David Haslett wrote (April 10, 2010):
Three performances - all sold out months ago; people donating kidneys to get tickets.
I could only manage (through contacts) a free pass to the final rehearsal/run through. The good news is that the final performance will be available as a pay for view live streaming on Sunday. I urge all lovers of Bach and music drama to watch it. I will be watching it though I am tempted to go along with a 'Suche Karte' notice on Sunday.
It constitutes one of the half dozen or so greatest musical experiences of my life.
Potentially, the most contentious part of the event is likely to be Sellars' contribution. He designates it a 'ritualisation'. This means, in essence, no set or costumes. All soberly wearing contemporary black clothes. There are clear divisions of the two choruses - and the two orchestras with the continuo set between them. The 'action' takes place principally at the forefront of the stage but also moves to side balconies and even in the midst of the orchestra.
Anyone expecting an imposed 'interpretation' from Sellars would be either delighted or disappointed, depending on one's point of view. I might almost see it as an act of self abasement on Sellars' part.
All extraneous business is pared away and the focus is on elemental emotions of grief, despair, longing. Simplicity is the keynote with a telling use of looks, touching and spatial relationships with unexpected interaction between soloists and instrumental soloists so that arias often become a searching dialogue between the singer and the player.
The most devastating single thing that Sellars has done is to make the Evangelist the vessel through which Christ's Passion is poured. On stage throughout, he is the narrator of the events but also BECOMES the story he is telling. Christ is presented to one side, at a raised level - among his people one might say(the audience) - but it is the Evangelist who not only narrates but experiences his Passion. Thus, it is the Evangelist who is arrested in the garden, who receives the kiss of Judas (an unforgettable moment of the greatest intensity imaginable), who appears before Pilate, who is whipped, crucified and ultimately entombed.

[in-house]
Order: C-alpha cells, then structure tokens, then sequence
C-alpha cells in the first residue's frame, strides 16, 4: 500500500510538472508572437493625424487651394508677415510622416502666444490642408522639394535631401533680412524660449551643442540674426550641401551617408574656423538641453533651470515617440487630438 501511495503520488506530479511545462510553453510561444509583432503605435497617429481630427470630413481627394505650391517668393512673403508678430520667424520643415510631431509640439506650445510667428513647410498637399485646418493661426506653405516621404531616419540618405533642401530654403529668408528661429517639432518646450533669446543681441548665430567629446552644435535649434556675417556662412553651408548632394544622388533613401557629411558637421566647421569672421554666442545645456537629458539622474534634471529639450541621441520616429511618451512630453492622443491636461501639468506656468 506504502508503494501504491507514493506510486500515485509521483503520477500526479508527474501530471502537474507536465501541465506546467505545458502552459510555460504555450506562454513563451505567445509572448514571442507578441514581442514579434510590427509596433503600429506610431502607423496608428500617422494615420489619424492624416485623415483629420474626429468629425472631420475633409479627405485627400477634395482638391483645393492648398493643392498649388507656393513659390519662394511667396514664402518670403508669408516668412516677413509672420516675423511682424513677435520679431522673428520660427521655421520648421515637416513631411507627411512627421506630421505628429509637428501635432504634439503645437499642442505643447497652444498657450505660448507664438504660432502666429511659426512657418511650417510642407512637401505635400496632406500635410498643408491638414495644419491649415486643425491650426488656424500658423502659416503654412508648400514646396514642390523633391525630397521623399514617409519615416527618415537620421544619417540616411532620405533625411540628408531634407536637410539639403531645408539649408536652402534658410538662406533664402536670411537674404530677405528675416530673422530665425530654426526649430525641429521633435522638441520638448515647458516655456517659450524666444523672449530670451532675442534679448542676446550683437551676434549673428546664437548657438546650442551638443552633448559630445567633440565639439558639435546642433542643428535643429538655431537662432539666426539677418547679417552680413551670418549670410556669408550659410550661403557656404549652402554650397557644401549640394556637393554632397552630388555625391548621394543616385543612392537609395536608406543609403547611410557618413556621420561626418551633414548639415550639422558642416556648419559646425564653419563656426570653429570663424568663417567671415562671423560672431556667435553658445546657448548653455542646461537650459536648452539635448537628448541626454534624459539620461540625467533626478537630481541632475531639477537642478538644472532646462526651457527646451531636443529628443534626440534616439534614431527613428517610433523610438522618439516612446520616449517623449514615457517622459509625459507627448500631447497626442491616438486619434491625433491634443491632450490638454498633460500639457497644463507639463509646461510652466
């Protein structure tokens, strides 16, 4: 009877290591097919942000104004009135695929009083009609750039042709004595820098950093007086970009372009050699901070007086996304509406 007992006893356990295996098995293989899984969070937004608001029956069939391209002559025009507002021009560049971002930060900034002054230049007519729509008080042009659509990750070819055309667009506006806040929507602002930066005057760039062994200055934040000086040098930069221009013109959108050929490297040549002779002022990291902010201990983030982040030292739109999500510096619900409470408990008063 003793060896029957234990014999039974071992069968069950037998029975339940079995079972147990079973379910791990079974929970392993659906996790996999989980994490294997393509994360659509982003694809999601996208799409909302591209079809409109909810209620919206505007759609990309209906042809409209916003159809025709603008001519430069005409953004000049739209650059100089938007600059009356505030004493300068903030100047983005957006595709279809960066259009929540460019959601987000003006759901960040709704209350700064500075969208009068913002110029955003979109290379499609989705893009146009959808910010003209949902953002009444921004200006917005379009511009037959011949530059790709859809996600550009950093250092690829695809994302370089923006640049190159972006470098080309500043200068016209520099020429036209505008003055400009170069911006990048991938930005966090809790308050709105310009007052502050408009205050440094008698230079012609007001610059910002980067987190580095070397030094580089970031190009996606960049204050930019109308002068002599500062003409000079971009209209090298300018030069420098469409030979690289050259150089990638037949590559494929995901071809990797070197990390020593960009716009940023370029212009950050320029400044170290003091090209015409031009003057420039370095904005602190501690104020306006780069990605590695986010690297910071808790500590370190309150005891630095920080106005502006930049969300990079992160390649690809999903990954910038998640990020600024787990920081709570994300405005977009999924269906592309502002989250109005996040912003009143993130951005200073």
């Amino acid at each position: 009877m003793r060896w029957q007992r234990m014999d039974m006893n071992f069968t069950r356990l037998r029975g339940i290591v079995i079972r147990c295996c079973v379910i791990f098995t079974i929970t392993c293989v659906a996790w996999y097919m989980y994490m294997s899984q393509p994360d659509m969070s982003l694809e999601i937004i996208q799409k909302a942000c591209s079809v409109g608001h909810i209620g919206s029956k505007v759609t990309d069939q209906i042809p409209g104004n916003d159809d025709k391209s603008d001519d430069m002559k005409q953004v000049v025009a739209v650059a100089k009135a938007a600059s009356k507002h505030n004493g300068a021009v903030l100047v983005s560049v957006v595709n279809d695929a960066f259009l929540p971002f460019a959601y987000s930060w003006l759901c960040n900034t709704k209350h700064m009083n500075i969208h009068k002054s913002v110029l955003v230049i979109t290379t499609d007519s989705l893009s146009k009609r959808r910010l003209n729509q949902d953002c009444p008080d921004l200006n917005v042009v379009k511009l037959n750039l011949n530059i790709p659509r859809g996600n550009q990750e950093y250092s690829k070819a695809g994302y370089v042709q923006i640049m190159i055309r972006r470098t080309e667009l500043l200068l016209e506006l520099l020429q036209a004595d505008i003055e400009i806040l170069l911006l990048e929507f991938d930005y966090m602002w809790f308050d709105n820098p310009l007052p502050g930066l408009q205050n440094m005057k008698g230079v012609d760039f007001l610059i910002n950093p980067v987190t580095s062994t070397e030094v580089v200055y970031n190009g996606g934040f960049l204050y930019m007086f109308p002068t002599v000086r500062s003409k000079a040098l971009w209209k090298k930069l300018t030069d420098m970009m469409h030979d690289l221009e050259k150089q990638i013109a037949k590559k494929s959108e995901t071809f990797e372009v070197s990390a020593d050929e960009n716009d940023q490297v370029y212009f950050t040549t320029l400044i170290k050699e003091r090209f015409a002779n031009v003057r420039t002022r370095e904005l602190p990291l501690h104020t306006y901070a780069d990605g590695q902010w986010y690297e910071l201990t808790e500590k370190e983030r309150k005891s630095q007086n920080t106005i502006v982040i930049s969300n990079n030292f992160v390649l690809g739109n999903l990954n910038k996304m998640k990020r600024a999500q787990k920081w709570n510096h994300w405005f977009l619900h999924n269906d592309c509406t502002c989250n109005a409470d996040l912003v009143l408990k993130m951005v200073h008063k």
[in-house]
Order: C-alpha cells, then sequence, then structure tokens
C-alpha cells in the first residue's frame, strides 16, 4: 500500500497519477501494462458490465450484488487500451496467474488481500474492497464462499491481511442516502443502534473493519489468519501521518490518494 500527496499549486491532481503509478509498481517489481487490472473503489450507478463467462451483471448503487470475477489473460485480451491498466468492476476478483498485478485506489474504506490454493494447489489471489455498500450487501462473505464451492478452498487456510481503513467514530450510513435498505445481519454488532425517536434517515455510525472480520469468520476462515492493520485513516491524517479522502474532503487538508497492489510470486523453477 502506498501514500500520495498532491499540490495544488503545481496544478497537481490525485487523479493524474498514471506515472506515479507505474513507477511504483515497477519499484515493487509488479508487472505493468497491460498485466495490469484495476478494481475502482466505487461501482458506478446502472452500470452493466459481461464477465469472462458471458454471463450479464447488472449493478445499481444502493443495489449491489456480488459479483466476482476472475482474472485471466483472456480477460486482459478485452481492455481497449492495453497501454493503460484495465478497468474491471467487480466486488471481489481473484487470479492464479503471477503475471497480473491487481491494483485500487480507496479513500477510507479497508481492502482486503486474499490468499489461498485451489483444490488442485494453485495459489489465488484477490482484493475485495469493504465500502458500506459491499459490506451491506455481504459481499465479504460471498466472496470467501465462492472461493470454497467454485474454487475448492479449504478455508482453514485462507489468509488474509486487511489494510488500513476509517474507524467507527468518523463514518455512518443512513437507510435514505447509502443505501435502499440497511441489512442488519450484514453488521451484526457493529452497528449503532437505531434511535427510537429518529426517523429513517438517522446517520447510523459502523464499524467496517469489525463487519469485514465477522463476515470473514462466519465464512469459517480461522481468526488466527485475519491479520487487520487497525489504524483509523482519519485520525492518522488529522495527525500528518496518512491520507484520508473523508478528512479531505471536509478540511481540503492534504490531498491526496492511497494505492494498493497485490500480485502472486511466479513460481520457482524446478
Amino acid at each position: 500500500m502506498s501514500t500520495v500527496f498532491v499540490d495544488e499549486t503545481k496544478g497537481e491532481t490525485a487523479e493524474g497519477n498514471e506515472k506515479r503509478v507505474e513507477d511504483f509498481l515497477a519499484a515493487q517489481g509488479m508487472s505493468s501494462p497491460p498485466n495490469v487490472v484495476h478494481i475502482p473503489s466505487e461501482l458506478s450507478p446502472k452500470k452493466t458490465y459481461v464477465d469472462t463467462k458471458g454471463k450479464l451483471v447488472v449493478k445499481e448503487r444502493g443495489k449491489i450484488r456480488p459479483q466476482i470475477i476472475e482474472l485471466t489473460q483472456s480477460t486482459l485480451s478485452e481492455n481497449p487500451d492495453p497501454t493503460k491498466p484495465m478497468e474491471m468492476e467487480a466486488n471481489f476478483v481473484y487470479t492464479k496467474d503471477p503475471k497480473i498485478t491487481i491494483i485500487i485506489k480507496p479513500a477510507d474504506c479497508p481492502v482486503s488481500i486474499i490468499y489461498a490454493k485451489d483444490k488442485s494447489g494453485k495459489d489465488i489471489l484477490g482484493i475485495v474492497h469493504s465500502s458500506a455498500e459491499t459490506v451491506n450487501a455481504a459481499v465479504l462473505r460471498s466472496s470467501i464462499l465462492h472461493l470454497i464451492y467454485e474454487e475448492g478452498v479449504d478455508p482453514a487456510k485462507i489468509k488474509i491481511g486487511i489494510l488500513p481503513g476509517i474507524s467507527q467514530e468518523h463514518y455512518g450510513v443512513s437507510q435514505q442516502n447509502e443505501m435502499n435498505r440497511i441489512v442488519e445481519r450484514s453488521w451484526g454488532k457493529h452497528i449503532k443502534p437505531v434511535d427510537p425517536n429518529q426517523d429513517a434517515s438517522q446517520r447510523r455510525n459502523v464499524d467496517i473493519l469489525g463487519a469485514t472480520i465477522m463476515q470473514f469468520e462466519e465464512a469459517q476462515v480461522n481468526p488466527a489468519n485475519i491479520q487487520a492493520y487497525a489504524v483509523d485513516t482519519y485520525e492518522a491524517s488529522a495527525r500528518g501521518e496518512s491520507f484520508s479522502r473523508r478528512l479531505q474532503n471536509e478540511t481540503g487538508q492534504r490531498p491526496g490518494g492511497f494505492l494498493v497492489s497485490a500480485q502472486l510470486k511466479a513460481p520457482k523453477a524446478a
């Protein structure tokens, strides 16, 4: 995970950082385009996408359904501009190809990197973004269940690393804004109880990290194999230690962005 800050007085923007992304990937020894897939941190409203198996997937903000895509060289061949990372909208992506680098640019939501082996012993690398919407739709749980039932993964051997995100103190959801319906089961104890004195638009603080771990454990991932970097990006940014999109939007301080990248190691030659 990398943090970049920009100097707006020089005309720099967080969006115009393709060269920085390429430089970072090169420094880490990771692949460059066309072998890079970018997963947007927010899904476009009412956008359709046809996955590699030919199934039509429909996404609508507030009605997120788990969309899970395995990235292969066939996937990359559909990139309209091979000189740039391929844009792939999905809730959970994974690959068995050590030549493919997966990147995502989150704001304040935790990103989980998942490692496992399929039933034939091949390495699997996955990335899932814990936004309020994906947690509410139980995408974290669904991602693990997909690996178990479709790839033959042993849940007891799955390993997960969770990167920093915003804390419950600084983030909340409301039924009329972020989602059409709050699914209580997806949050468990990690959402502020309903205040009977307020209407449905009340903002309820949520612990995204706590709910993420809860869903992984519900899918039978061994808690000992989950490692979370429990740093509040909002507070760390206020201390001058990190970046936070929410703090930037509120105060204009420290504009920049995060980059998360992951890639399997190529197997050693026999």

Freed from scores, both chorus and soloists explore this greatest of music dramas with an insight and awareness of the inherent drama of the piece in the most searching of ways. Sellars' minimalist direction - never showy, never drawing attention to itself - illuminates not only the text but also the mighty structure of the work and indeed the music. He is the most musical of directors and consistently finds gesture that displays the distillation of the emotion of the music.
But one could simply shut one's eyes and find that this is the most glorious of interpretations of this sublime masterpiece. As conductor, Rattle searched for clarity above all; there was no sense of an imposed reading with an 'idea' to explore and everything simply seemed 'right'. After my recent experience of St John Passion in Leipzig I have found myself responding to modern instruments in Bach again. Rattle knows what the original instrument gang have to teach us (and I am a huge fan of Gardiner, Harnoncourt et al) - here it was evinced in clarity of line, a relative lack of vibrato, and a tendency to quite fast tempi (Rattle brought it in at around 2 hours 55 minutes - though this also includes a number of simply devastating silences). Strangely, the ultimate feeling I had was that this was a performance (for all its grandeur, which was certainly not neglected) that was very, very intimate. I felt, as never before, how few instruments are involved in the deepest emotional moments. Needless to say, the playing of the Berlin Philharmonic is peerless.
The singers were all wonderful. It has been suggested suggested that Kozema has a tiny voice or is some ways a hyped and minor singer. Watch this performance.
Quasthoff's voice is in decline - but he knows this music and what it is about.
Christian Gerhader as Christus... this is a voice I am crazy about. Such a personal sound, soft-grained perhaps but so full of nuance and understatement, emphasising the humanity of Christ.
As for Mark Padmore - this is surely the summit of his career. He had so much to do as actor and yet his singing of the Evangelist was searing in its intensity. So much colour! Magnificent and fully intelligible declamation of the text. Passionate, sorrowing, anguished, despairing - he made this the greatest of all operatic roles. So great a dynamic range (this hall has a fabulous acoustic so that the softest note imaginable carries). His performance is a tour de force except that it has nothing of the showiness that suggests.
The chorus - exemplary. They rose to every demand. Rattle once stopped them and asked for half the voice - I thought it already impossibly soft - but they responded with half the tone.
This was a performance seemingly devoid of ego - of the desire for one to better the other. All was subsumed in the desire to render justice to this greatest of all music dramas.
The first part ended with all the chorus - including the boys - spreading out throughout the entire hall. Impossibly dispersed, I thought. The Philharmonie is a concert hall in the round - the voices came from everywhere! To hear that sublime chorus in such a fashion! And when it ended Rattle said - 'How on earth did we bring all that together?'
But they did - and believe me, this is the kind of performance of which legends are made.